To circumnavigate the lack of natural light, I painted the walls white, left the window naked, and paired down my client's artwork that was cluttering the walls up to the 9.5’ ceilings. I procured two accent lamps and a burlap-covered ceiling fixture that greatly enhanced the lighting, at all hours of the day.
The headboard was constructed using fabric I had custom-printed, depicting a world map drawn in the 1600’s. The mid-century modern couch converts to a day bed. After I found it for my client, I had it upholstered in leather and white wool to compliment my client’s preexisting modernist chrome chair and circle/cube coffee table.
I wanted this kitchen to fit in with the rest of the home's original early 20th century details, but not break the bank or overwhelm with Victorian ornamentation. Furthermore, the color of the cabinets had to be able to take on a lot of grey hues without feeling depressed, as the garden level was constructed about a foot underground, and the light came mostly from the North–it was very cave-like. This kitchen area had been completely gutted, so I had free reign to maximize the light and the counter space. I added a wall to enclose the new bathroom and to house the fridge and stove. I created an L-shaped cut-out in what had been a solid wall, to allow direct passage from the living room, let in more sunlight from the South, and to create a shelf for the owner's extensive antique bottle collection.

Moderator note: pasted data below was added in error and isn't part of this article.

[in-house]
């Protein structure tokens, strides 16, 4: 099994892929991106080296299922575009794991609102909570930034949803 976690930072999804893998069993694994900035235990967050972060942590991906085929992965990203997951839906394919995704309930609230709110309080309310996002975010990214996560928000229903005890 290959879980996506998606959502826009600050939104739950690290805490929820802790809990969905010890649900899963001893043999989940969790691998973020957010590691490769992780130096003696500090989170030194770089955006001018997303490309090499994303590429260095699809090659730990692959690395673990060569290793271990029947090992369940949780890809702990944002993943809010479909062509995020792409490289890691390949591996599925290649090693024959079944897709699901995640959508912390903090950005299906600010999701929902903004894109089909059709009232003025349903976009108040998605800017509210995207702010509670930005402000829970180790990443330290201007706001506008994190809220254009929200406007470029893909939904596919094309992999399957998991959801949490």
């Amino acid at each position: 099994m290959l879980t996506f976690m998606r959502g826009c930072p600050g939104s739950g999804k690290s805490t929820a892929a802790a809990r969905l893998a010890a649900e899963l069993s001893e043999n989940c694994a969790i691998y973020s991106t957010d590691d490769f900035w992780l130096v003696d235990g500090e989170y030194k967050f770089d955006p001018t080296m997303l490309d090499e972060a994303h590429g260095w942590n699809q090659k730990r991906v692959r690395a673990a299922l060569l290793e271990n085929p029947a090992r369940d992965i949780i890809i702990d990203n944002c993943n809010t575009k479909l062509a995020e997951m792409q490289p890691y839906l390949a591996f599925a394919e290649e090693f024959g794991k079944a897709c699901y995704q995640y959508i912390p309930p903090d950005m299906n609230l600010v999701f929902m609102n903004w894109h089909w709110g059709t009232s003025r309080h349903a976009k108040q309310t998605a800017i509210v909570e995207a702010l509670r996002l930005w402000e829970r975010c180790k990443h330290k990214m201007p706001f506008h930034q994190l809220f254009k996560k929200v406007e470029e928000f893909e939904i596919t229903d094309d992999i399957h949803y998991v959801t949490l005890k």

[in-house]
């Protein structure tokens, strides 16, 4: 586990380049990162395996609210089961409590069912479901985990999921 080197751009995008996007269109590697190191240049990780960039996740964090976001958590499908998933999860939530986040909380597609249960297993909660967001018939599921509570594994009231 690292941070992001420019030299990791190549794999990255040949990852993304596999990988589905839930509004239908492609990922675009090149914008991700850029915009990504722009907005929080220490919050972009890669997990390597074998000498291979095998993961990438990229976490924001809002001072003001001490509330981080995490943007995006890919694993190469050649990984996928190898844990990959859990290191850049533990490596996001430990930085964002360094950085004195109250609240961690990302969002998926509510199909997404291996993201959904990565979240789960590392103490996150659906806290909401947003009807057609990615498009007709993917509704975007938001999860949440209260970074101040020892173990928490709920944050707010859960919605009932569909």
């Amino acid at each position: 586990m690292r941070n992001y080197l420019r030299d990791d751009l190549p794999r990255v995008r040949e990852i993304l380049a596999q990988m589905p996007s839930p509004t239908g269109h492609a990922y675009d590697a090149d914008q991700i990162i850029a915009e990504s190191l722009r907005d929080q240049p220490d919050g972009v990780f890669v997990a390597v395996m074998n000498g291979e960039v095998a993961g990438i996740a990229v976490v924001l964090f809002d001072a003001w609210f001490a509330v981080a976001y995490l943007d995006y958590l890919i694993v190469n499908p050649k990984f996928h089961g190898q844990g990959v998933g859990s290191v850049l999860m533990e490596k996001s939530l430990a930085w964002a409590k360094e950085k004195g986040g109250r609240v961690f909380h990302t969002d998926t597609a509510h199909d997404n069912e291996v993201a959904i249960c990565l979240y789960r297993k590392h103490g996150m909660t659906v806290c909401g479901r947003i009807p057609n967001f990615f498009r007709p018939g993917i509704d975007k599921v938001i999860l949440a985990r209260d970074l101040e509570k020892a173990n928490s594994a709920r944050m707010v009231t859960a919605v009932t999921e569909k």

My client wanted her bedroom to look like the interiors from the film "Immortality"--which boiled down to using a green-blue slate color paired with warm and rich wood furniture. We chose a color that looked great with barely any light; it wasn't too dark to be depressing for her, but it was grey enough to represent the mood she was after. She also wanted to incorporate some plants that could survive without care and without much light. I ended up making her these wall pieces using dried preserved plants and some antique frames. This project involved a lot of organization, as well as design. We changed the layout to better accommodate her home office and moved a lot of books to the living room so that my client's buddha collection could help her relax in the bedroom. Check out the pretty light patterns from the cut-out arc lamp I found!
Modern UES Apartment
My client wanted a modern utilitarian space with all new furniture, and fast! I managed to put together an entire apartment that was both pleasing to the eye and functional. Our plan also included artwork. The result was a clean and simple palette of whites and natural walnut wood, with splashes of blue. Of particular interest is the moss wall art by Flowerbox, a company who grows their own plants in greenhouses in France and then dries, preserves and frames them. Also, the vinyl Banksy decals made my client pretty happy. I'm now his "designer for life." I'll take it!